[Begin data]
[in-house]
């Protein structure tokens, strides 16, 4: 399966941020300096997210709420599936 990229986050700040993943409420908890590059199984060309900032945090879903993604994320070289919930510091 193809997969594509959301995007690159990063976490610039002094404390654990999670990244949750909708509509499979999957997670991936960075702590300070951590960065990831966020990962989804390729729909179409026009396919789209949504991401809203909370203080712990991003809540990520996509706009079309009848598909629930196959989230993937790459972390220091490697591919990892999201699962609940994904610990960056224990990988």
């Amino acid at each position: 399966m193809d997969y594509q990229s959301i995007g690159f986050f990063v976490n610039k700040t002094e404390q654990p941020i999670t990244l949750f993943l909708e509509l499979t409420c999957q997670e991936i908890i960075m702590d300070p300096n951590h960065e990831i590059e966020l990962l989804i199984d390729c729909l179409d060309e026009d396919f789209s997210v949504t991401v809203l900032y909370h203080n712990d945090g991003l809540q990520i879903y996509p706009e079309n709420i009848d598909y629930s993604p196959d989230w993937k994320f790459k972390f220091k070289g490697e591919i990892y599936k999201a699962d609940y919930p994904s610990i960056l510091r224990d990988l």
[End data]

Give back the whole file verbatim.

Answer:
[in-house]
């Protein structure tokens, strides 16, 4: 399966941020300096997210709420599936 990229986050700040993943409420908890590059199984060309900032945090879903993604994320070289919930510091 193809997969594509959301995007690159990063976490610039002094404390654990999670990244949750909708509509499979999957997670991936960075702590300070951590960065990831966020990962989804390729729909179409026009396919789209949504991401809203909370203080712990991003809540990520996509706009079309009848598909629930196959989230993937790459972390220091490697591919990892999201699962609940994904610990960056224990990988």
């Amino acid at each position: 399966m193809d997969y594509q990229s959301i995007g690159f986050f990063v976490n610039k700040t002094e404390q654990p941020i999670t990244l949750f993943l909708e509509l499979t409420c999957q997670e991936i908890i960075m702590d300070p300096n951590h960065e990831i590059e966020l990962l989804i199984d390729c729909l179409d060309e026009d396919f789209s997210v949504t991401v809203l900032y909370h203080n712990d945090g991003l809540q990520i879903y996509p706009e079309n709420i009848d598909y629930s993604p196959d989230w993937k994320f790459k972390f220091k070289g490697e591919i990892y599936k999201a699962d609940y919930p994904s610990i960056l510091r224990d990988l």